Who are you most in relationship with right now? Who are you most in a relationship with mutual accountability with?
    As you move into this new work, how are you setting expectations appropriately at the initial stage (balancing the big vision with the patience that this hard work takes) and then as you go deeper and get to know each other — develop and evolve into relationships of mutual accountability?

    I like seeing the collaboration between you Michelle and Yessica in this cohort.
    Michelle — great comments & questions here!.
    Paul – Thank you for showing up so vulnerably and meaningfully here.

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  3. Hi, Paul, thank you for your thoughtful post. I can imagine it is very hard to move from the relational to the transactional. I struggle with that, too.

    I’m curious about your mention of being a place of welcome for folks who are LGBTQIA. That is a powerful commitment in any church context. And I’m wondering if you’ve spoken more directly about why that is important to you? You mentioned your faith as the source for why you do your work and I wonder if there is a particular story about faith and being a sanctuary to people who are LGBTQIA that has special meaning for you and/or your community that could help connect people in unexpected ways?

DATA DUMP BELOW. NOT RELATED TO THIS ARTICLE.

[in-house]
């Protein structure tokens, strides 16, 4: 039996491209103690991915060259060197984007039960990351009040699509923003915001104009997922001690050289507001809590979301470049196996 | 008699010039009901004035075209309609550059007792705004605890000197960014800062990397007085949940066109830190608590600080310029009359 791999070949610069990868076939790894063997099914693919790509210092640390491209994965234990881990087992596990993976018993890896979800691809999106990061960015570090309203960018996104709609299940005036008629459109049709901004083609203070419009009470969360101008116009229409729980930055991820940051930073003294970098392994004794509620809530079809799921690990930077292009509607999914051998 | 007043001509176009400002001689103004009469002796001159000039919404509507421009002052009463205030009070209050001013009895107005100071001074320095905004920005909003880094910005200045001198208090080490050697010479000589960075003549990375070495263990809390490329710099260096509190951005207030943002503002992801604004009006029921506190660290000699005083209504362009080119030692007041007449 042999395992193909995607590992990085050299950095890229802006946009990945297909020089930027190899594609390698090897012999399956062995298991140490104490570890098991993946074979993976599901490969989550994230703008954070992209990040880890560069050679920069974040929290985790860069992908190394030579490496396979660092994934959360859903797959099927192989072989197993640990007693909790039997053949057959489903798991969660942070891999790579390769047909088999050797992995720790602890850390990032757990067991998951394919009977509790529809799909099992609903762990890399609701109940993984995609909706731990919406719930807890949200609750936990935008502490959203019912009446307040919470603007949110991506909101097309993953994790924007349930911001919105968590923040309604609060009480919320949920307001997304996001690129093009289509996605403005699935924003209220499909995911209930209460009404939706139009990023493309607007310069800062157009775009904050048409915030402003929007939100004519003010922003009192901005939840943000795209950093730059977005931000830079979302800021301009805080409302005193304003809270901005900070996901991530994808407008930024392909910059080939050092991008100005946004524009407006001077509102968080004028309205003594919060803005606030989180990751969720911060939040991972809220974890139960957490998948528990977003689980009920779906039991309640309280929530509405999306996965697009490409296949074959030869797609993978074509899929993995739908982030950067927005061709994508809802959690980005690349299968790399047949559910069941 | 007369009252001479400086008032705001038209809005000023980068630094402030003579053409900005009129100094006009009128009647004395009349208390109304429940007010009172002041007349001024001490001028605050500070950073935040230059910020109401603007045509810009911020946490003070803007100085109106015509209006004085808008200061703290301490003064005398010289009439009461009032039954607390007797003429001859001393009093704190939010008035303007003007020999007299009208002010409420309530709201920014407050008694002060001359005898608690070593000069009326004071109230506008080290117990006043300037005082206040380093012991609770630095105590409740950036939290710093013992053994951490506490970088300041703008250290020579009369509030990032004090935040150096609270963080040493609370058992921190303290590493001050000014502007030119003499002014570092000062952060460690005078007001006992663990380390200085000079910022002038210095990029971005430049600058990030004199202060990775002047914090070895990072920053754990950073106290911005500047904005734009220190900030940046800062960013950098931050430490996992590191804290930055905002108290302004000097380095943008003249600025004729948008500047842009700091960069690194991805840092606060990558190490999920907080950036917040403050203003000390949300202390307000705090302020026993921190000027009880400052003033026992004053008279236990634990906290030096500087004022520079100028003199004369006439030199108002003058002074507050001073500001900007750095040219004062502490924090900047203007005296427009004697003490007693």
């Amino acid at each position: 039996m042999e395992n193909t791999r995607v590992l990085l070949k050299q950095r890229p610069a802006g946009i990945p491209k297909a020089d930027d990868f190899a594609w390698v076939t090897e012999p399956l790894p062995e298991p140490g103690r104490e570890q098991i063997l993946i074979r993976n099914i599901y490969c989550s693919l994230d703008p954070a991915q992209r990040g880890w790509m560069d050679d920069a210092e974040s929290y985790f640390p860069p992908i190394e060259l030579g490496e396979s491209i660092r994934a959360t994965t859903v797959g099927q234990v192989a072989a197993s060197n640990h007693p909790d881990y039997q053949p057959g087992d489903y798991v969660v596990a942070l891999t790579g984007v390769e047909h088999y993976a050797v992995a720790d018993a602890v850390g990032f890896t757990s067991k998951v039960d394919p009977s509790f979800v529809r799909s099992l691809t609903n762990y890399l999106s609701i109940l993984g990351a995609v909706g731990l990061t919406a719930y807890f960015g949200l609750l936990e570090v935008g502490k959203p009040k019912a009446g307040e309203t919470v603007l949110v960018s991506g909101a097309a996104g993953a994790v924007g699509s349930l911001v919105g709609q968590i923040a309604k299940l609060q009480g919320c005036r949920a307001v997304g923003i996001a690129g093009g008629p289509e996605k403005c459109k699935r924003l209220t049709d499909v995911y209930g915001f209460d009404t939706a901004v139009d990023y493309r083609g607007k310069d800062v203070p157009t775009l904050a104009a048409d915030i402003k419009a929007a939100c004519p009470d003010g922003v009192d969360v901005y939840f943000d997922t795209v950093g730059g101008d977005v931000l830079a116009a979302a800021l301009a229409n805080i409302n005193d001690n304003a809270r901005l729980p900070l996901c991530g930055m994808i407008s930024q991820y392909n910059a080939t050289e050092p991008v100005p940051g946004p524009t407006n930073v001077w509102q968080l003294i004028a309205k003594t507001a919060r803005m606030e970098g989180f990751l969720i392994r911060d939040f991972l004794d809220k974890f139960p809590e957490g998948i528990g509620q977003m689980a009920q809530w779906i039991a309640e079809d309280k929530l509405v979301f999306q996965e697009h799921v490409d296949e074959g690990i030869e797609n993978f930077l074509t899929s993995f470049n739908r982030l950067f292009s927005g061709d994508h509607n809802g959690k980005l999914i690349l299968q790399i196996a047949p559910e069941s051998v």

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  4. Reflection Script

    The most impactful thing that stood out for me from the comments and from this past week is the importance of setting clear expectations.

    I realize my willingness to say yes, to be open to what might be possible, can lead to others believing that I can offer more than I actually am able to do. Trying to find the balance of being open to options and wanting to serve and help with being clear about what I can and can’t offer, what my own time and talent capacity is, is something I need to work more intentionally on. I will seek help from colleagues, including those in this cohort.

    This may include being clear that there are no expectations. Sometimes entering into a situation being very clear that whatever comes out of the interaction or the work is fine, even if that is nothing. Just the entering into is powerful and that can sometimes be enough. But everyone needs to enter in with that same expectation.